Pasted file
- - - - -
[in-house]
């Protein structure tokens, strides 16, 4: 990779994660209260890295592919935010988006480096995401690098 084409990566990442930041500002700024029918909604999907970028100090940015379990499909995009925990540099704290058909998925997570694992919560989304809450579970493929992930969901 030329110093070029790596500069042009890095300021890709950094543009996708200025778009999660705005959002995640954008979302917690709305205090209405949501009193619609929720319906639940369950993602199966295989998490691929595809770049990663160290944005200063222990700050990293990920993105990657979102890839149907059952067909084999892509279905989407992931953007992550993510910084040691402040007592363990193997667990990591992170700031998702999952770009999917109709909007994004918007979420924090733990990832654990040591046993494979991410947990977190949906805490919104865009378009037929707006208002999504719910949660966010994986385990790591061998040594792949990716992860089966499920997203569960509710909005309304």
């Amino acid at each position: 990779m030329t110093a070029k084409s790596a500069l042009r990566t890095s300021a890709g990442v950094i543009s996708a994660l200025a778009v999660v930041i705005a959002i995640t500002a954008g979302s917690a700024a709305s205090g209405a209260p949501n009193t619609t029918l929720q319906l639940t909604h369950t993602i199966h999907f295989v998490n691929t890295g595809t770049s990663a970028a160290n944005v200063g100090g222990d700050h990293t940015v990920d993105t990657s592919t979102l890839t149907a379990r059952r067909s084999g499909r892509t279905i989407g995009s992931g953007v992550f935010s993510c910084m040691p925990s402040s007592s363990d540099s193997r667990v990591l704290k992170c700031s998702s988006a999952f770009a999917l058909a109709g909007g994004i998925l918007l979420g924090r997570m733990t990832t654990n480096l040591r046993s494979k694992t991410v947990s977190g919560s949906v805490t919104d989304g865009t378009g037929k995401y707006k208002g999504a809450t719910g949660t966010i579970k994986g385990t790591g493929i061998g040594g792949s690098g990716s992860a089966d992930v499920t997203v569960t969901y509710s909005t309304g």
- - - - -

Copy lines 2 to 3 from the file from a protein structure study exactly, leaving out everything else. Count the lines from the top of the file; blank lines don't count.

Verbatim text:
């Protein structure tokens, strides 16, 4: 990779994660209260890295592919935010988006480096995401690098 084409990566990442930041500002700024029918909604999907970028100090940015379990499909995009925990540099704290058909998925997570694992919560989304809450579970493929992930969901 030329110093070029790596500069042009890095300021890709950094543009996708200025778009999660705005959002995640954008979302917690709305205090209405949501009193619609929720319906639940369950993602199966295989998490691929595809770049990663160290944005200063222990700050990293990920993105990657979102890839149907059952067909084999892509279905989407992931953007992550993510910084040691402040007592363990193997667990990591992170700031998702999952770009999917109709909007994004918007979420924090733990990832654990040591046993494979991410947990977190949906805490919104865009378009037929707006208002999504719910949660966010994986385990790591061998040594792949990716992860089966499920997203569960509710909005309304």
């Amino acid at each position: 990779m030329t110093a070029k084409s790596a500069l042009r990566t890095s300021a890709g990442v950094i543009s996708a994660l200025a778009v999660v930041i705005a959002i995640t500002a954008g979302s917690a700024a709305s205090g209405a209260p949501n009193t619609t029918l929720q319906l639940t909604h369950t993602i199966h999907f295989v998490n691929t890295g595809t770049s990663a970028a160290n944005v200063g100090g222990d700050h990293t940015v990920d993105t990657s592919t979102l890839t149907a379990r059952r067909s084999g499909r892509t279905i989407g995009s992931g953007v992550f935010s993510c910084m040691p925990s402040s007592s363990d540099s193997r667990v990591l704290k992170c700031s998702s988006a999952f770009a999917l058909a109709g909007g994004i998925l918007l979420g924090r997570m733990t990832t654990n480096l040591r046993s494979k694992t991410v947990s977190g919560s949906v805490t919104d989304g865009t378009g037929k995401y707006k208002g999504a809450t719910g949660t966010i579970k994986g385990t790591g493929i061998g040594g792949s690098g990716s992860a089966d992930v499920t997203v569960t969901y509710s909005t309304g």